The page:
Rei Puta (whale tooth) was valued as much as pounamu (jade). It was an important part of establishing status. The tooth was inscribed or decorated with human characteristics like mouth, nose and eyes.
The shapes created by the positive and negative koru (folded fern form) designs are void spaces to be filled with knowledge of language, history and art. These taonga (treasures) will develop and evolve in the present day, adapting with the changing world.
Te Arawa, Ngāti Awa, Whanau a Apanui, Ngāi Tahu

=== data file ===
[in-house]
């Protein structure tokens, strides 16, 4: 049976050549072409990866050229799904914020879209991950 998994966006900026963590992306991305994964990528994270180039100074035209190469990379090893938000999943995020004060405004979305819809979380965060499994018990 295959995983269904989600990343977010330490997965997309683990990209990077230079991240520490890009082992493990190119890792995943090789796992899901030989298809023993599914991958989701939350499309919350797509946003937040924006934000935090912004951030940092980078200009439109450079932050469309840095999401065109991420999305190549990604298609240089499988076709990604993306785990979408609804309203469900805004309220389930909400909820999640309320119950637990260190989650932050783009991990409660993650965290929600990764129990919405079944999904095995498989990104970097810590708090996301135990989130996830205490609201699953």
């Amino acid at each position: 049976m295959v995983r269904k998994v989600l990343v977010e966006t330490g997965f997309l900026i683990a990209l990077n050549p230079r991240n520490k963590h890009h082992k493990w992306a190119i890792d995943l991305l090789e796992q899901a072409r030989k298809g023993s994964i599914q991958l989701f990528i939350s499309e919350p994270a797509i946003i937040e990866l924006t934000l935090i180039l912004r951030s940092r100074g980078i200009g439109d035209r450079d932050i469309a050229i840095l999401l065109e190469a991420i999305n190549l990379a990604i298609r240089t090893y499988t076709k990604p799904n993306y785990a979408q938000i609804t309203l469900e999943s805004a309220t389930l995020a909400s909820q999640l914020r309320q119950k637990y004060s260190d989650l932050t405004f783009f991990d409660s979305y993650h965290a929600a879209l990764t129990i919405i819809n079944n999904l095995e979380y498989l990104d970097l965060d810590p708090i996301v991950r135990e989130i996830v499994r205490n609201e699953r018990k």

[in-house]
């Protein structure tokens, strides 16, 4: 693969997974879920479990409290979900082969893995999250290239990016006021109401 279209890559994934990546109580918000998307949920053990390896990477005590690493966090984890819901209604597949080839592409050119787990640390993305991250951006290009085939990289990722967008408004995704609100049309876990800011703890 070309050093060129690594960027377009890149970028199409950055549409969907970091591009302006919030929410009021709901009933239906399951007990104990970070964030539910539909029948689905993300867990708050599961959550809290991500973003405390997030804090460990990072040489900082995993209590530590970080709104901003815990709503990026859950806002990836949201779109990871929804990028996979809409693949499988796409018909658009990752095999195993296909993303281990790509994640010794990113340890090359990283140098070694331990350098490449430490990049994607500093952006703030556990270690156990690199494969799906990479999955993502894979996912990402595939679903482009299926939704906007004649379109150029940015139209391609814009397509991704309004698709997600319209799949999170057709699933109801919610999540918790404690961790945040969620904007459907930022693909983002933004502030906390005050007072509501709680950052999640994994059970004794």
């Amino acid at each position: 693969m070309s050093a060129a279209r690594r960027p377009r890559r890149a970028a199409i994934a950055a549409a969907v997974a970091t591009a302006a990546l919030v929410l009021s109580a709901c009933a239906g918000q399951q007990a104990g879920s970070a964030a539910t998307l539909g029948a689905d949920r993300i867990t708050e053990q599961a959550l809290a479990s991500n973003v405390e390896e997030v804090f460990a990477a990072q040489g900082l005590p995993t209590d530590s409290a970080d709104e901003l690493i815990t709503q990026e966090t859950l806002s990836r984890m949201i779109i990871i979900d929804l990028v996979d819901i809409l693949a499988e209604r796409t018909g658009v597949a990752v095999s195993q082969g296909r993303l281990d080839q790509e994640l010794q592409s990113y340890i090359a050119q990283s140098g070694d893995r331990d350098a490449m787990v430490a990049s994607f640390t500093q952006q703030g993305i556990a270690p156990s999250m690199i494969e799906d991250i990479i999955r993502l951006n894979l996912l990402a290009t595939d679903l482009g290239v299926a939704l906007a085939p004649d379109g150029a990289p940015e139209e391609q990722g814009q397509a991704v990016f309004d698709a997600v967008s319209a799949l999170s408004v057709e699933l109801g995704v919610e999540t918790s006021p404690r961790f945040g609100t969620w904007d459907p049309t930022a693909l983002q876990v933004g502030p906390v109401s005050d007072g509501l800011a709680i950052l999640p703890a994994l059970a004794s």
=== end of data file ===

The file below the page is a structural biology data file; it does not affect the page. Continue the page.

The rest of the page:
Lewis Gardiner is regarded as one of the most innovative and respected Māori jade artists of his generation. In 1994, he graduated in Māori Craft and Design at the Waiariki Institute of Technology in Rotorua. During his final year he was introduced to the valuable medium of pounamu (jade) and was immediately attracted to its artistic possibilities. Māori had always valued pounamu for both its hardness and for its translucent beauty. Lewis was no different — as he says, “Our tupuna (ancestors) have given us, the Māori people, the resource and knowledge base to provide a reference for us and our children for years to come.”
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